Someone I used to know once told me the husband of a friend of hers was a mountain climbing guide. This man belonged to a club of mountain climbers, and used to lead teams ascending great big rocks. Maybe it was K2, or Everest, or who knows where this was. But supposedly he was leading an expedition when a storm blew in and compromised the safety of the whole team. The man guided everyone off the ledge they were on, saving all their lives, and then the ledge gave way and he fell several hundred feet to his death.
He died doing what he loved, they all said.
Not at all like lying in a hospital bed, coughing your lungs up, with your pancreas and gall bladder erupting in severe pain like a grenade going off in your abdomen every few minutes. And that’s after they give you the morphine.
My mother squeezed my hand as she bore these eruptions of pain last night. Even as she slipped into sleep she squeezed tightly. Every few minutes, whether her eyes would open or stay closed, she would blurt out, “Make it stop!” It reminded me of the birth of my oldest child. But I couldn’t tell her she was going to get a new son from all of this, or that it would be over with soon.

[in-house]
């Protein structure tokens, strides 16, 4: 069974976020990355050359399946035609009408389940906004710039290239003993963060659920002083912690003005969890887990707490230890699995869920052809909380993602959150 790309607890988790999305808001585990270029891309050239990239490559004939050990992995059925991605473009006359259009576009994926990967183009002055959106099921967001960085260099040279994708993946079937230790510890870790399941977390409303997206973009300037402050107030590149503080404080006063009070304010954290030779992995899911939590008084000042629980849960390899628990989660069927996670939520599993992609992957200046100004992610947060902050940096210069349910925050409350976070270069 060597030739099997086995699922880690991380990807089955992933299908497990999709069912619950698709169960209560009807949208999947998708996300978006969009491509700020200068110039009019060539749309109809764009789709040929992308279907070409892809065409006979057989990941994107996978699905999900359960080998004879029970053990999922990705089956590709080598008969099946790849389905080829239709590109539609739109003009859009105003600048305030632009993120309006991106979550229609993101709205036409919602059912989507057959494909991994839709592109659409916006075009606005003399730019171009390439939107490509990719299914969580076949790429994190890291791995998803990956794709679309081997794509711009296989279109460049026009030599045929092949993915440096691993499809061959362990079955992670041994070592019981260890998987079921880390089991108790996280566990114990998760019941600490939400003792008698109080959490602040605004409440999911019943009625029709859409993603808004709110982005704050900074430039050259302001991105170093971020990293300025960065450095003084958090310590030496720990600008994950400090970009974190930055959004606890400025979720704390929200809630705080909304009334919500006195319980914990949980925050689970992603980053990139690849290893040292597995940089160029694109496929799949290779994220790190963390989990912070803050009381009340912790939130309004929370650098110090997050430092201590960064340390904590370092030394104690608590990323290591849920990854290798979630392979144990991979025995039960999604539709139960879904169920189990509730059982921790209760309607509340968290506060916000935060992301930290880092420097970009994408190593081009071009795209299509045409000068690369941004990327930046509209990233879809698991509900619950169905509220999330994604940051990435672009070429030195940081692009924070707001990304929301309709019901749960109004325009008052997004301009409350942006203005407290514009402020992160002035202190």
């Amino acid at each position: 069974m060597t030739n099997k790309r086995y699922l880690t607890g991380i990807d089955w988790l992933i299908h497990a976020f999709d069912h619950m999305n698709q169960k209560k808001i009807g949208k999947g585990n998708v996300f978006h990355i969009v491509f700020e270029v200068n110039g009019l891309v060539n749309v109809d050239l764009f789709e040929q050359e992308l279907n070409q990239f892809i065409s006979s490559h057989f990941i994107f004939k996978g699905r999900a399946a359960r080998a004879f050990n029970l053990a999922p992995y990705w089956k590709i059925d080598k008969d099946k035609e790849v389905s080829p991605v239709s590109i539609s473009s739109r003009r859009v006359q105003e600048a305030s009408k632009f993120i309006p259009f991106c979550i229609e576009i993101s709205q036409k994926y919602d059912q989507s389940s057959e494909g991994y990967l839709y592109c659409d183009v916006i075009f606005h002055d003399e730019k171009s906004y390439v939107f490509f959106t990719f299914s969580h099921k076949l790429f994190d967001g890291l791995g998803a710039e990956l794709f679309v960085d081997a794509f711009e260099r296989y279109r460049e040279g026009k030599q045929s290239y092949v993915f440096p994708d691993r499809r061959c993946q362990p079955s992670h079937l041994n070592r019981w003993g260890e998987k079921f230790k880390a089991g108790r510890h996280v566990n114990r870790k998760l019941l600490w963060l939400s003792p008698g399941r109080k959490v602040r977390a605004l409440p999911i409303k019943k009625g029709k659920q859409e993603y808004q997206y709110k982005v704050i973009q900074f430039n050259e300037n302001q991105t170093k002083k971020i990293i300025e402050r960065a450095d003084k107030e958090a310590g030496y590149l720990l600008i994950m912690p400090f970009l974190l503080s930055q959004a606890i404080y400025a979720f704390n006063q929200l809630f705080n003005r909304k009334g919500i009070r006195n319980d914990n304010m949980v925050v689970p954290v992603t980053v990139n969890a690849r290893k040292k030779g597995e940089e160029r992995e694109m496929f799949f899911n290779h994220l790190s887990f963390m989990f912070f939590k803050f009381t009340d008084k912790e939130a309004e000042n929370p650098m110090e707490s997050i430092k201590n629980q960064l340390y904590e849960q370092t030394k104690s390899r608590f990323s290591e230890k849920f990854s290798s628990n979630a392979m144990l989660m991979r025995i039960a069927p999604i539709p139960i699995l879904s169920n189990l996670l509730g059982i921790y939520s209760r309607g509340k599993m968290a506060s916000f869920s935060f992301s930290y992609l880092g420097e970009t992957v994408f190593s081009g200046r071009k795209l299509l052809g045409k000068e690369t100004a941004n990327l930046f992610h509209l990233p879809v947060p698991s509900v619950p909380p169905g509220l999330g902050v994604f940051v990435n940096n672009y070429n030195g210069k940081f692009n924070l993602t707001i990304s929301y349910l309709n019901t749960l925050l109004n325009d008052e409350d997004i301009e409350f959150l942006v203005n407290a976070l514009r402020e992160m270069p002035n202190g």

My mother smoked two packs of cigarettes every day for more than 50 years. I felt like a terrible son thinking this was her sentence, self-imposed though it was.
And then she blurted out, “Let me out of this cage!”
I have rarely seen my rock of a wife cry. But this was a chisel.
In a sense, my mother is dying doing what she loves.
The guy on the ledge didn’t have time to think about how death was going to feel, or how it would impact his loved ones, or how many surgeries he would have to endure. The ledge broke, he started to fall, and he knew he would be dead in less than ten seconds.
My mother has a few months to look around from her ledge.